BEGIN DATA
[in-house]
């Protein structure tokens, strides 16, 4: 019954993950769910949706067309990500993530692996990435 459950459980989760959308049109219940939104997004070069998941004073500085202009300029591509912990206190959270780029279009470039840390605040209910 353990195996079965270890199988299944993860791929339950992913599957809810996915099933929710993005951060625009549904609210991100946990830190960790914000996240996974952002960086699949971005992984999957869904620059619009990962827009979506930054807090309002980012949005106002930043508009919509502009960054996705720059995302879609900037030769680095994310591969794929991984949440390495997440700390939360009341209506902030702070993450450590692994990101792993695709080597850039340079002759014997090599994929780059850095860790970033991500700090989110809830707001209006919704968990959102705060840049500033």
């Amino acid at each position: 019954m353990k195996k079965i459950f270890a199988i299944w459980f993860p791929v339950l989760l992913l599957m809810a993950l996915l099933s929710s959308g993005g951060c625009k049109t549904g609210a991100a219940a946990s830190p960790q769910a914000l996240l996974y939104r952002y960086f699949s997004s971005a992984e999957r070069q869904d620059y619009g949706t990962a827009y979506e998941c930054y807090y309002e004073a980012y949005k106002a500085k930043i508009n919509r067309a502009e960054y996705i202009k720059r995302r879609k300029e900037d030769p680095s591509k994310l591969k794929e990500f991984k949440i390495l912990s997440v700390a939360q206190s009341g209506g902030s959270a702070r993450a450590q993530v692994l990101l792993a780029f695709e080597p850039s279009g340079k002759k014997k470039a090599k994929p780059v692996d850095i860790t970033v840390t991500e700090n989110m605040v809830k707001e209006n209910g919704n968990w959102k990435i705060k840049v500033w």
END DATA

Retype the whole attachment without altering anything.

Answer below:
[in-house]
């Protein structure tokens, strides 16, 4: 019954993950769910949706067309990500993530692996990435 459950459980989760959308049109219940939104997004070069998941004073500085202009300029591509912990206190959270780029279009470039840390605040209910 353990195996079965270890199988299944993860791929339950992913599957809810996915099933929710993005951060625009549904609210991100946990830190960790914000996240996974952002960086699949971005992984999957869904620059619009990962827009979506930054807090309002980012949005106002930043508009919509502009960054996705720059995302879609900037030769680095994310591969794929991984949440390495997440700390939360009341209506902030702070993450450590692994990101792993695709080597850039340079002759014997090599994929780059850095860790970033991500700090989110809830707001209006919704968990959102705060840049500033």
């Amino acid at each position: 019954m353990k195996k079965i459950f270890a199988i299944w459980f993860p791929v339950l989760l992913l599957m809810a993950l996915l099933s929710s959308g993005g951060c625009k049109t549904g609210a991100a219940a946990s830190p960790q769910a914000l996240l996974y939104r952002y960086f699949s997004s971005a992984e999957r070069q869904d620059y619009g949706t990962a827009y979506e998941c930054y807090y309002e004073a980012y949005k106002a500085k930043i508009n919509r067309a502009e960054y996705i202009k720059r995302r879609k300029e900037d030769p680095s591509k994310l591969k794929e990500f991984k949440i390495l912990s997440v700390a939360q206190s009341g209506g902030s959270a702070r993450a450590q993530v692994l990101l792993a780029f695709e080597p850039s279009g340079k002759k014997k470039a090599k994929p780059v692996d850095i860790t970033v840390t991500e700090n989110m605040v809830k707001e209006n209910g919704n968990w959102k990435i705060k840049v500033w």